You can’t read the news today without reading about the European Union’s problems.  Some countries, like Switzerland, have good reasons for not joining (which they haven’t in order retain their neutrality and independence).  Nevertheless, as someone who likes a lot of Europeans and likes to travel, there hasn’t been a war on Belgian soil since WWII and I will happily celebrate that.

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The Best Beer In Geneva

Our friend discovered the Brasserie Des Murailles at a summer festival.  He made a strong statement and declared it to be the “best beer in Switzerland.”  After tasting it we fell in love with the brewery (brewery is brasserie in French).  Here’s why:

1. They regularly brew five varieties of beer (and additional seasonal ones). Each one is great.  They don’t make a bad one.

2. The brewer studied in Belgium.  Yeah Belgium!

3. They have continuously grown their business each year with minimal advertising.  They grew so much that they went from the tank above to the tanks below.

4. We like to tour breweries and microbreweries (and pretty much any kind of factory).  Although they are small, their old farm is one of the coolest buildings around.  It is a rustic old bar that has been retrofitted to accommodate brewing and visitors.  The best part is the setting in the countryside of Geneva with a wonderful view of the French Alps and Le Salève.  From the back, you can see the Jura. mountains.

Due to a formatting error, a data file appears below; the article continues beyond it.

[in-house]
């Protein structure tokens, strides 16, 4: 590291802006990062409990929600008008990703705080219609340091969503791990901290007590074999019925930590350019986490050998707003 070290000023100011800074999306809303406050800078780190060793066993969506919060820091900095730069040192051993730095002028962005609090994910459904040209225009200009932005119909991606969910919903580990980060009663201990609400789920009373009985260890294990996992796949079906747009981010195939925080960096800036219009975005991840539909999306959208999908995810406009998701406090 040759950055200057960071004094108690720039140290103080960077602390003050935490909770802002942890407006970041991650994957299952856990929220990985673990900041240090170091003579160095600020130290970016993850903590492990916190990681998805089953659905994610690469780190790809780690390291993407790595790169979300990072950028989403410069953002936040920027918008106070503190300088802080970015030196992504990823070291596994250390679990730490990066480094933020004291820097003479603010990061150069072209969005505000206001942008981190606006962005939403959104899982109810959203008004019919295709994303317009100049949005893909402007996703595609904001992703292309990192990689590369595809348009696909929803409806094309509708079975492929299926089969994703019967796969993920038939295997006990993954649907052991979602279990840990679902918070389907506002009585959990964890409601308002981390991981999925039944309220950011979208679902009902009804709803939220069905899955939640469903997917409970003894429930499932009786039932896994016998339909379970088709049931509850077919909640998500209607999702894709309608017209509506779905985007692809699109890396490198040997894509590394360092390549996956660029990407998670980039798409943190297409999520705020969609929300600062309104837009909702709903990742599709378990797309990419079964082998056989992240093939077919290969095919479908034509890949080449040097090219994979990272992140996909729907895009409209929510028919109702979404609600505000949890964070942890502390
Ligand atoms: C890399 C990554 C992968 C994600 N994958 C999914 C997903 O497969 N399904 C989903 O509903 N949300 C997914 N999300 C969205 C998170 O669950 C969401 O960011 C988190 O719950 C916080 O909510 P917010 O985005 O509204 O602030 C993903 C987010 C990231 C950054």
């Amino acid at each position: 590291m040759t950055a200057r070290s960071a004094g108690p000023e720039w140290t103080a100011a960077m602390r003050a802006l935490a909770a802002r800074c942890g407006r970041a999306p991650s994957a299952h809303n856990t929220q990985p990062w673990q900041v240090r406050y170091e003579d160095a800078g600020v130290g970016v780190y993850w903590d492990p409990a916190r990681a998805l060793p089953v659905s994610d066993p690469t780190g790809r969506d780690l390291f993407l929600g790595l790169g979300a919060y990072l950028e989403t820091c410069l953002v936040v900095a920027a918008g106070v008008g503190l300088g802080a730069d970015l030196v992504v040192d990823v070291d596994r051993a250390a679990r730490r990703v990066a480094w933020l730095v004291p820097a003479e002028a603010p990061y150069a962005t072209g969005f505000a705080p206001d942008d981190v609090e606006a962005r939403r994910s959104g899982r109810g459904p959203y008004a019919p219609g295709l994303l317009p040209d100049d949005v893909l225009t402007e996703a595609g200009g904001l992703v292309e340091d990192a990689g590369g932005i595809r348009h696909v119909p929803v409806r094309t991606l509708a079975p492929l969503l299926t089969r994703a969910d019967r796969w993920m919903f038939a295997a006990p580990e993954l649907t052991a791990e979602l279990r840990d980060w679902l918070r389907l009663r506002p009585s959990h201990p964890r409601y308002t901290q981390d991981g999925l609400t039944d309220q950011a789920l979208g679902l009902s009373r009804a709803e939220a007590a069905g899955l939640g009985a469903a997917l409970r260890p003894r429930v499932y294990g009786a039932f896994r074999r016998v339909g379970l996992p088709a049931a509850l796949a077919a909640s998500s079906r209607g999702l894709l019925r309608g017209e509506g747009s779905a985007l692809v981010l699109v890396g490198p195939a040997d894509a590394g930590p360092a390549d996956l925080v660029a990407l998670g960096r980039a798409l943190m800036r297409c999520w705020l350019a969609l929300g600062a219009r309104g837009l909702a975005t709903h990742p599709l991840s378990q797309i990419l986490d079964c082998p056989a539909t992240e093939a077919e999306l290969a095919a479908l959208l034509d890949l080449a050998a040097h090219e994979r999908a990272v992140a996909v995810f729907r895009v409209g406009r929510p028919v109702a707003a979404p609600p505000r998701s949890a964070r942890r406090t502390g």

5. Like the Belgians, they manage to pack their beer full of flavor.  Somehow, they manage to keep it light enough for the local market.  Even in during a summer heat wave, they never seem too heavy.

6. Their beers are unique and complex.

7. They are small enough to exercise strong quality control.

8. Although it isn’t technically a reason their beer is great, they are nice.  Really, really nice. You want them to succeed.  Although they love great beer, they aren’t pretentious or snobby.

9. At summer festivals, what would you rather drink Heineken, Kronenbourg 1664 or something with taste and flavor?

10. In a market like Geneva, where great unique beers are hard to come by, they are a godsend.

If you are interested in Swiss beers, check out the Ultimate Switzerland Beer Guide.  Sante! Proust!  Chin Chin!  Cheers!

Pralines

 
Another yummy post. Belgium is known for its chocolate. Don’t get me wrong, their chocolate is good.  Very, very good.  It is also a competitor of Swiss Chocolate, so I must be diplomatic. Fortunately for me, I haven’t seen pralines here like you do in Belgium. Aaaahhh, a loophole.
 
What are pralines? A chocolate shell that could be filled with butter, cream, liquor, nuts, marzipan (sugared almond paste), or even a different kind of chocolate. They come in rectangular boxes like you see below.  If you see one of these boxes, you know instantly that something good is headed your way.
 
The best part is that you, in America can taste some of this yumminess. I know that I supported Belgian businesses in the US whenever possible (beer, ahem, and pralines). Leonidas and Neuhaus are both in the US. Neuhaus is even in Asheville!
 

P.S. I may or may not have snuck some with breakfast. If I did, please don’t judge me.